Job’s mistake was that his questioning of God became self-righteousness, which I believe was a deviation of his frustration and self-pity. He allowed his friends to focus so much on himself that he took his focus off God trying to prove his righteousness to them. In trying to defend his name, he made God out to be the bad guy as the dialogue continued. Nevertheless, his saving grace was his boldness to go before God and get the clarity he needed.
One of the biggest lessons we can take from Job to keep us from losing control mentally is to have such a relationship with God that we are not afraid to ask God big questions and be completely honest with the holy and righteous Creator of the universe. He boldly went to the throne repeatedly and expected God to respond at some point, which He did. God wants to know what’s on your heart and wants to converse with you. Share with Him all your cares, frustrations and uncertainties. Disclaimer – there are better ways to approach God than the way Job did, which made this last character in the story we will talk about so important.
My main man Elihu.
I wrote a blog on him previously, but his role in this narrative is vital. Elihu was the friend we all need. He listened, not for the sake of replying, like Job’s other three friends, but to truly understand their perspectives, proven by how he repeated what was said as he stated his points. He sat quietly for a while, but when God burdened his spirit he boldly opened his mouth, and he spoke the truth in love. He showed no partiality and refocused everyone’s on God. Elihu respected and honored who they were, and was not judgmental, condemning, or belittling, instead he was confident in the truth communicated to him by God. Furthermore, he shared his intentions with them before sharing his thoughts. Elihu is the hero of the story, because he indeed prepared the way for God to speak, since He made it clear God pays no mind to foolish talking like that which came from Job’s friends and then Job himself. God gracefully used Elihu to soften the heart of Job in order that he may properly receive what God wanted to directly say to him.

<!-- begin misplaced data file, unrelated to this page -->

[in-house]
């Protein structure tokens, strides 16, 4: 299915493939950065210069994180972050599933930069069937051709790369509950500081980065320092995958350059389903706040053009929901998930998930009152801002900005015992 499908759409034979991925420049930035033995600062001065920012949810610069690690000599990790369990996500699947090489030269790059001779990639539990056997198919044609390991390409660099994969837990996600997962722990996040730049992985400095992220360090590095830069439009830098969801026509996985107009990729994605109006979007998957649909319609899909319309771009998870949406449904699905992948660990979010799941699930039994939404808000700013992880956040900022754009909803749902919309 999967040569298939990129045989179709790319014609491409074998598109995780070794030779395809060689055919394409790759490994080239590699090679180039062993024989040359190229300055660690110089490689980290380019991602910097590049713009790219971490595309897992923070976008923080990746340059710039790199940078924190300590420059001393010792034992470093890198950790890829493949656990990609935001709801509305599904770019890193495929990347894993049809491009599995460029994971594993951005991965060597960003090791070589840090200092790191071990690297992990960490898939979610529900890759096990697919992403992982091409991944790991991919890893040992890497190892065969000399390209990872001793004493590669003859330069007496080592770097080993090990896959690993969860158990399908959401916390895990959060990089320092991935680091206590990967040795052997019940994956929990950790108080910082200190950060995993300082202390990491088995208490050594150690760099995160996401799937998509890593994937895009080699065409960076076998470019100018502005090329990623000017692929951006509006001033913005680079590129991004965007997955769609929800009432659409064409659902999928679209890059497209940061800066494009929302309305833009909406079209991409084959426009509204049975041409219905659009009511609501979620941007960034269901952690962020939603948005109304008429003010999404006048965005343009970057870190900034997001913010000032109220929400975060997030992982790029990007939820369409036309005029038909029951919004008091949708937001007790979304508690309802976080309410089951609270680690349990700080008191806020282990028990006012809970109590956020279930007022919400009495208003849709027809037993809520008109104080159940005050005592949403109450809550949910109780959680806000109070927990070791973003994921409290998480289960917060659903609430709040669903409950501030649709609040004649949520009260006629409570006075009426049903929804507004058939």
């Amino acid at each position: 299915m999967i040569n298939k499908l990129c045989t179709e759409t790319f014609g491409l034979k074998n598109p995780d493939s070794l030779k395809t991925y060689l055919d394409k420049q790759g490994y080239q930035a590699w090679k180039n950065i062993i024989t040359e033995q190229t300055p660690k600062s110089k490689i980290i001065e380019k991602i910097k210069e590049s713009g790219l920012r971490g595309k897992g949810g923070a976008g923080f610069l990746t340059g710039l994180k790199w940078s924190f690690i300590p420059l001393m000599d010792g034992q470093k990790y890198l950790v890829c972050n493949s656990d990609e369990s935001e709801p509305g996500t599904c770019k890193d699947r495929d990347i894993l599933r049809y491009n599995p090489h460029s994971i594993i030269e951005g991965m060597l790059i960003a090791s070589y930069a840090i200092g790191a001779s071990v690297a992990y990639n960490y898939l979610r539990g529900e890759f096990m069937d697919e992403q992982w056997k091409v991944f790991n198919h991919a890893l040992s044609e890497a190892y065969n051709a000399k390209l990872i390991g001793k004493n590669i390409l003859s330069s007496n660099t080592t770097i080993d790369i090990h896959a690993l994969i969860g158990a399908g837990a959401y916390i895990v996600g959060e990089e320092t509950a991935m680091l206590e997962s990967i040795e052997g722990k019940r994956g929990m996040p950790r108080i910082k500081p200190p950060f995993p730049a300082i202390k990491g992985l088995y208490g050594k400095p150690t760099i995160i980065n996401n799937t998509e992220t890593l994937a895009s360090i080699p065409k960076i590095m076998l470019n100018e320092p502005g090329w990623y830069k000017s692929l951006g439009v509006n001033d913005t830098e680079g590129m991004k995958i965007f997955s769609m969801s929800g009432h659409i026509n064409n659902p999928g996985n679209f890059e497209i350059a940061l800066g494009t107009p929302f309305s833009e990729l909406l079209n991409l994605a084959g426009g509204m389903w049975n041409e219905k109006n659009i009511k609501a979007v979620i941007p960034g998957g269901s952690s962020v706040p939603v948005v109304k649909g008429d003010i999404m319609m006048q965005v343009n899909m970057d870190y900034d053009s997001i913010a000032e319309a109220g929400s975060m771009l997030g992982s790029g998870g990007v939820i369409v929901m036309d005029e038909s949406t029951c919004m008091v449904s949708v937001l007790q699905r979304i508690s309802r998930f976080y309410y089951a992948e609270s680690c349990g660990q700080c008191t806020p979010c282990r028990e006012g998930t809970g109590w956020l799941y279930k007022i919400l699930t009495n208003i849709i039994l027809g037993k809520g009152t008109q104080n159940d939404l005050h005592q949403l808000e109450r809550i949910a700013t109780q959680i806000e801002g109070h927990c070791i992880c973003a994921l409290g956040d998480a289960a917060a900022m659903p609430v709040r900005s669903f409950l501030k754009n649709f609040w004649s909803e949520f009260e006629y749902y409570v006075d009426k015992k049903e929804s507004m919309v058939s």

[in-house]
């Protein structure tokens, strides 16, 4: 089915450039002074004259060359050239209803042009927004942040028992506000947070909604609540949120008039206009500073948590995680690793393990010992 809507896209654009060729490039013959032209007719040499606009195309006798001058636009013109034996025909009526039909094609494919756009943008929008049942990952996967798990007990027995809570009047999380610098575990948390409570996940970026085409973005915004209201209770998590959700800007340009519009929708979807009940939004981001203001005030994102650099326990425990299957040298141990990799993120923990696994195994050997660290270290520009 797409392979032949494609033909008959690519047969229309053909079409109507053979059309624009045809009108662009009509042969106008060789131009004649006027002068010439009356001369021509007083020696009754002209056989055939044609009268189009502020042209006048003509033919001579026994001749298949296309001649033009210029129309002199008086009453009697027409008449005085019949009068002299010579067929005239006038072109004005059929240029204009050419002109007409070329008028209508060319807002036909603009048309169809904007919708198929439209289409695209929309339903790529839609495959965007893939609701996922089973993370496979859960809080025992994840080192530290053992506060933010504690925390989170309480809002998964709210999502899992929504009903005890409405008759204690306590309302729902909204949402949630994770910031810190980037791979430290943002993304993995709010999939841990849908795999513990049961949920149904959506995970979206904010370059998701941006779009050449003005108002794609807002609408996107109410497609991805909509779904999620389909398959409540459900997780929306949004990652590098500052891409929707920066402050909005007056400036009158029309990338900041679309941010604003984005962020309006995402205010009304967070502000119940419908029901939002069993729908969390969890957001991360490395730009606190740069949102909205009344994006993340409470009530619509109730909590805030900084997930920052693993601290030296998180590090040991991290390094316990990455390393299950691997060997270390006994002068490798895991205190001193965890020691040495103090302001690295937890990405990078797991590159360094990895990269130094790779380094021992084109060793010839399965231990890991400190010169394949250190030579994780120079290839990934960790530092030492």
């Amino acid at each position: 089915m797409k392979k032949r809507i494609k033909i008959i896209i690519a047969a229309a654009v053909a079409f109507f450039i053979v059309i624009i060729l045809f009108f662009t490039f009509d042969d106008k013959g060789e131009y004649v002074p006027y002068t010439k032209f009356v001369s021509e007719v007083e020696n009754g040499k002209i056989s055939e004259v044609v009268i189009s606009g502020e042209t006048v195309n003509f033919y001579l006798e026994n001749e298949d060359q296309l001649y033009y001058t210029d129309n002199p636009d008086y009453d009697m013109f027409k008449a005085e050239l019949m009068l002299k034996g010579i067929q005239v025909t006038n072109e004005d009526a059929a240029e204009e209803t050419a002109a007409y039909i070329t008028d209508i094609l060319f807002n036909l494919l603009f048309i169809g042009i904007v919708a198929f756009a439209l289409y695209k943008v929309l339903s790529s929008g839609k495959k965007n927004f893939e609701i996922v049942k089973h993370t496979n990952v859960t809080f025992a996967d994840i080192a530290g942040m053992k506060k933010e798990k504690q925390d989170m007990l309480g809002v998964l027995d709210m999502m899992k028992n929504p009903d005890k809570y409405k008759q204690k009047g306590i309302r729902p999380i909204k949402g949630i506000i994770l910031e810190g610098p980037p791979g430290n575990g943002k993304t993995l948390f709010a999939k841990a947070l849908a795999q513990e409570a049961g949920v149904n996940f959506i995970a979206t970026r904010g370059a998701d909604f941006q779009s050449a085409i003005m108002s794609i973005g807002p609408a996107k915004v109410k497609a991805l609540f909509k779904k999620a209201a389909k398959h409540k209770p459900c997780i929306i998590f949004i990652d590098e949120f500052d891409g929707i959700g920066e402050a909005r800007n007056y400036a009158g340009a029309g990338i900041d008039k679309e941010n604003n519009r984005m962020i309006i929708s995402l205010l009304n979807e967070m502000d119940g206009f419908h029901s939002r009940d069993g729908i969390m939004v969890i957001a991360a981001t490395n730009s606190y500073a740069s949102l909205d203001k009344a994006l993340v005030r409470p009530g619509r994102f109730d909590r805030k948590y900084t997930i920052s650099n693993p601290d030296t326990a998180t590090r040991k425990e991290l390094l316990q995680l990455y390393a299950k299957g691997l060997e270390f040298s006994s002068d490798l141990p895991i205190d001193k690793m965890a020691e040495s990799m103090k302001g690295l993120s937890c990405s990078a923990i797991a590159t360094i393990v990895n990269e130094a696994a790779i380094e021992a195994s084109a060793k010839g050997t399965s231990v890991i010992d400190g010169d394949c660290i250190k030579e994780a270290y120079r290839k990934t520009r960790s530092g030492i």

As we are in relationship with others who are battling in one way or another, we shouldn’t be afraid of the truth, rather speak it boldly in love, otherwise, we are doing a great disservice. If the truth that we communicate does not point back to Christ, then what we say is not truth as much as it is flattery or ignorance.
This is an incredible story that brings to life so many of the things we deal with daily. Job, Elihu, and his other three friends are personas that have manifested in our lives on I am sure multiple occasions. So much to glean and so much to learn that will influence out mental behavior if we allow it.
Advertisements

Leave a Reply

Fill in your details below or click an icon to log in:

WordPress.com Logo

You are commenting using your WordPress.com account. Log Out /  Change )

Google photo

You are commenting using your Google account. Log Out /  Change )

Twitter picture

You are commenting using your Twitter account. Log Out /  Change )

Facebook photo

You are commenting using your Facebook account. Log Out /  Change )

Connecting to %s